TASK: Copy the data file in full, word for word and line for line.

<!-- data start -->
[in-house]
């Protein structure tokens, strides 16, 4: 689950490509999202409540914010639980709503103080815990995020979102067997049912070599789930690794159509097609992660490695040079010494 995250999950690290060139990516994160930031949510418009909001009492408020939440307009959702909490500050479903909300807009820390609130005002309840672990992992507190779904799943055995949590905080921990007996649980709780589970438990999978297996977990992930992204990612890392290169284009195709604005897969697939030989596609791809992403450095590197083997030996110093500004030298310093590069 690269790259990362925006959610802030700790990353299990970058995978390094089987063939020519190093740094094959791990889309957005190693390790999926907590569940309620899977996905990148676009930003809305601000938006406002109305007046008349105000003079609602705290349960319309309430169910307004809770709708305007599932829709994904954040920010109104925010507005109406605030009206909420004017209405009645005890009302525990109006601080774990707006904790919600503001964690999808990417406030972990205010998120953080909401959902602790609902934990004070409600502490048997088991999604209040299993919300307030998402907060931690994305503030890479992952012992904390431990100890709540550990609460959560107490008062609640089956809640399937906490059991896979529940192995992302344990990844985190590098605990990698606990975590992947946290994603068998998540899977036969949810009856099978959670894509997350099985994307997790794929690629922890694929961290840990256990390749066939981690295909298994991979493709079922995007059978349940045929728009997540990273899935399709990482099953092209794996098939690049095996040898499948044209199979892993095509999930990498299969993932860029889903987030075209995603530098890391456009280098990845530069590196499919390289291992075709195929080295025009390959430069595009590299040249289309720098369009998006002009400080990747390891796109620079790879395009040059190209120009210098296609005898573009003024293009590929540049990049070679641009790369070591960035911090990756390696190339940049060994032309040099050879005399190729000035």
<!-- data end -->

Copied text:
[in-house]
């Protein structure tokens, strides 16, 4: 689950490509999202409540914010639980709503103080815990995020979102067997049912070599789930690794159509097609992660490695040079010494 995250999950690290060139990516994160930031949510418009909001009492408020939440307009959702909490500050479903909300807009820390609130005002309840672990992992507190779904799943055995949590905080921990007996649980709780589970438990999978297996977990992930992204990612890392290169284009195709604005897969697939030989596609791809992403450095590197083997030996110093500004030298310093590069 690269790259990362925006959610802030700790990353299990970058995978390094089987063939020519190093740094094959791990889309957005190693390790999926907590569940309620899977996905990148676009930003809305601000938006406002109305007046008349105000003079609602705290349960319309309430169910307004809770709708305007599932829709994904954040920010109104925010507005109406605030009206909420004017209405009645005890009302525990109006601080774990707006904790919600503001964690999808990417406030972990205010998120953080909401959902602790609902934990004070409600502490048997088991999604209040299993919300307030998402907060931690994305503030890479992952012992904390431990100890709540550990609460959560107490008062609640089956809640399937906490059991896979529940192995992302344990990844985190590098605990990698606990975590992947946290994603068998998540899977036969949810009856099978959670894509997350099985994307997790794929690629922890694929961290840990256990390749066939981690295909298994991979493709079922995007059978349940045929728009997540990273899935399709990482099953092209794996098939690049095996040898499948044209199979892993095509999930990498299969993932860029889903987030075209995603530098890391456009280098990845530069590196499919390289291992075709195929080295025009390959430069595009590299040249289309720098369009998006002009400080990747390891796109620079790879395009040059190209120009210098296609005898573009003024293009590929540049990049070679641009790369070591960035911090990756390696190339940049060994032309040099050879005399190729000035």